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Tuesday, September 25
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Kasturirangan report opposed by wide cross section of stake holders

Kasturirangan report opposed by wide cross section of stake holders


Mangalore Today News Network

Mangaluru, Nov 30, 2014: A wide cross section of elected representatives, public organisations, farmers and even local environmentalists opposed implementing the recommendations of the K. Kasturirangan report on the conservation of the Western Ghats during public discussions held at Mangaluru and Udupi on November 29, Saturday.

 

Review meet in mangalore


The Forest Department, verified facts in about 120 villages in Udupi district and 45 villages in Dakshina Kannada and opine the are eligible to be classified as ‘eco-sensitive areas’ (that is, with more than 20 per cent of the land being “natural landscape”).   While two members of the committee, which held meetings in the twin districts, will have to give their report before Tuesday, the State government will have to send their opinion to the Union government by December 15.  Farmers objected to the lack of field visits and the consultation of villagers in drawing up the forest areas in villages.

“The Kasturirangan committee had relied only on satellite imagery to decide the eco-sensitive zones. The areas marked as forests now have human habitations and plantations,” said Nere Krishna Shetty from Hebri.  Similarly, objections were raised over drawing up the eco-sensitive areas using the 2001 census report, instead of the 2011 census which shows “more human” inhabitation in the “forest” areas.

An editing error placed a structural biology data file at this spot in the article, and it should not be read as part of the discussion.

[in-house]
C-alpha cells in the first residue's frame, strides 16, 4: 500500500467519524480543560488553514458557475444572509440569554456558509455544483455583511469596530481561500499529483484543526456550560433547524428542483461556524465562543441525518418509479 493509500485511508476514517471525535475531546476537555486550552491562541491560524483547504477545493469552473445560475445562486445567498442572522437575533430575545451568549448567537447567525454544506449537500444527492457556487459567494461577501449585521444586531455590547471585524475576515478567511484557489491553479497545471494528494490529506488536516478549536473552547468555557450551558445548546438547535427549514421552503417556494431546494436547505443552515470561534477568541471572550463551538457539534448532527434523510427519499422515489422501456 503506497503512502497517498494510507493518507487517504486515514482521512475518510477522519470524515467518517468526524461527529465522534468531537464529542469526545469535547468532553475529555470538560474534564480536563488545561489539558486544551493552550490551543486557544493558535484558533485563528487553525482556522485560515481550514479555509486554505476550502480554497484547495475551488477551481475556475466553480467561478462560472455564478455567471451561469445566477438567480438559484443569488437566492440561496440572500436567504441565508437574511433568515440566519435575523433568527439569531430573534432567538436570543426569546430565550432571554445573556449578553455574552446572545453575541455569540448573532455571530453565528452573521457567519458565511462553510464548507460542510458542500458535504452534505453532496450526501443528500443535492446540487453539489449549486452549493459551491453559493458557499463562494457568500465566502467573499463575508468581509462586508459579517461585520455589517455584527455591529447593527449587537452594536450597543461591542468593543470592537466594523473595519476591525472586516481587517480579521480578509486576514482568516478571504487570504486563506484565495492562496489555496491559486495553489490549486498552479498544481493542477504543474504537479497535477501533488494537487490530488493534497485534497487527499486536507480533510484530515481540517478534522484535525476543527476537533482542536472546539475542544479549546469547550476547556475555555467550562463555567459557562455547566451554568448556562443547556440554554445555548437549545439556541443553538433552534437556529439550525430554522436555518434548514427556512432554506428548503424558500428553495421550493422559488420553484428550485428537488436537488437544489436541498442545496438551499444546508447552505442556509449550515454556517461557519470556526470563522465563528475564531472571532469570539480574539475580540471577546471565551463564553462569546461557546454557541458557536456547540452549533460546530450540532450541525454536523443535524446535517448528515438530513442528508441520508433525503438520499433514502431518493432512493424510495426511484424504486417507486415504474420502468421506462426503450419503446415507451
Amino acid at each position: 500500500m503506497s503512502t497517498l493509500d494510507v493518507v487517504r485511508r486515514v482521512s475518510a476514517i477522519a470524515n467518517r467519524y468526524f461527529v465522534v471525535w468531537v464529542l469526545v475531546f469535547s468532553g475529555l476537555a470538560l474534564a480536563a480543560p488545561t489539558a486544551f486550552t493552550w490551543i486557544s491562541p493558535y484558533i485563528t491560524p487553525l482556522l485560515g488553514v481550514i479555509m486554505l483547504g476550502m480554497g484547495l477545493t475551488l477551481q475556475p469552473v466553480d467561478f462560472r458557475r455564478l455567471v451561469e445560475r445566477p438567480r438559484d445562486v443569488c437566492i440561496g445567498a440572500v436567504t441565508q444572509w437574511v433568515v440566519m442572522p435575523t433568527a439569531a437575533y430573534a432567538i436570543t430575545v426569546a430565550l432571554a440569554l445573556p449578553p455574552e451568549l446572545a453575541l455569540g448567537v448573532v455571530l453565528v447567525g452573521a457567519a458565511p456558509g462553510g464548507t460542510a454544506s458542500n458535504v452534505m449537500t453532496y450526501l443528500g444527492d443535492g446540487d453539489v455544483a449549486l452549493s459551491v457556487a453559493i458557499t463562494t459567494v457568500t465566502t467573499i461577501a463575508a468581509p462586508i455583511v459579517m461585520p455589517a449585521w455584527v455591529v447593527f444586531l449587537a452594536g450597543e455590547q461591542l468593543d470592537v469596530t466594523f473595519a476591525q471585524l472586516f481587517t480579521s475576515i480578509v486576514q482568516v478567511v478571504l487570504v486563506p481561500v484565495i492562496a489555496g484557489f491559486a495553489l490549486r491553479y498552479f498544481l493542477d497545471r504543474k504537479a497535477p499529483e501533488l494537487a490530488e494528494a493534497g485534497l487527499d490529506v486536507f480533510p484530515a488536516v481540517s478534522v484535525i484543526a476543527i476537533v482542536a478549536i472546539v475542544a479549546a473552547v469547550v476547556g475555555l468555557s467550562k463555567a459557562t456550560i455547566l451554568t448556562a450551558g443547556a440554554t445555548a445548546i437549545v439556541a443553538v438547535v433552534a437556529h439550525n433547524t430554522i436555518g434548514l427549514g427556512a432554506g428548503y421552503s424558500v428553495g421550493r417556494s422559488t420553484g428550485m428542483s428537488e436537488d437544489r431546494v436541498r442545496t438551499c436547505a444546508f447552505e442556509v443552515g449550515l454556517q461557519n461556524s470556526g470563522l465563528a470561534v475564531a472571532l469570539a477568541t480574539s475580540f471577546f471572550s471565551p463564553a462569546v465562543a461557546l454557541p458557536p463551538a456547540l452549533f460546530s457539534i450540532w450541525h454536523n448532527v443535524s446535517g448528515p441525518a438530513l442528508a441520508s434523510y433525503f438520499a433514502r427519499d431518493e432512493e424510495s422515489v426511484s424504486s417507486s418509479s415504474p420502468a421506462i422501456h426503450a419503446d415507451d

Malnad Janahitha Rakshana Vedike, which staged a walk-out in protest in Mangaluru, said the report must be discussed at gram sabhas before its implementation. K. Yadava Shetty, district secretary of Karnataka Pranta Raitha Sangha, said the report was “bureaucratically implemented” instead of “democratically”.

Roy Joseph from Pudubettu in Belthangady expressed concern that the report’s implementation would lead to stalling of “development”. “Farmers will be forced to leave their land,” he said.

Replying to queries, B.K. Dikshit, member of the State-level committee on implementation of the report, said that he would suggest a two-month observation, after the submission of the report, to allow objections. “Common issues raised pertain to misinformation and misinterpretation of the report. We will suggest disbursement of the report in the local languages to the villages,” he said.


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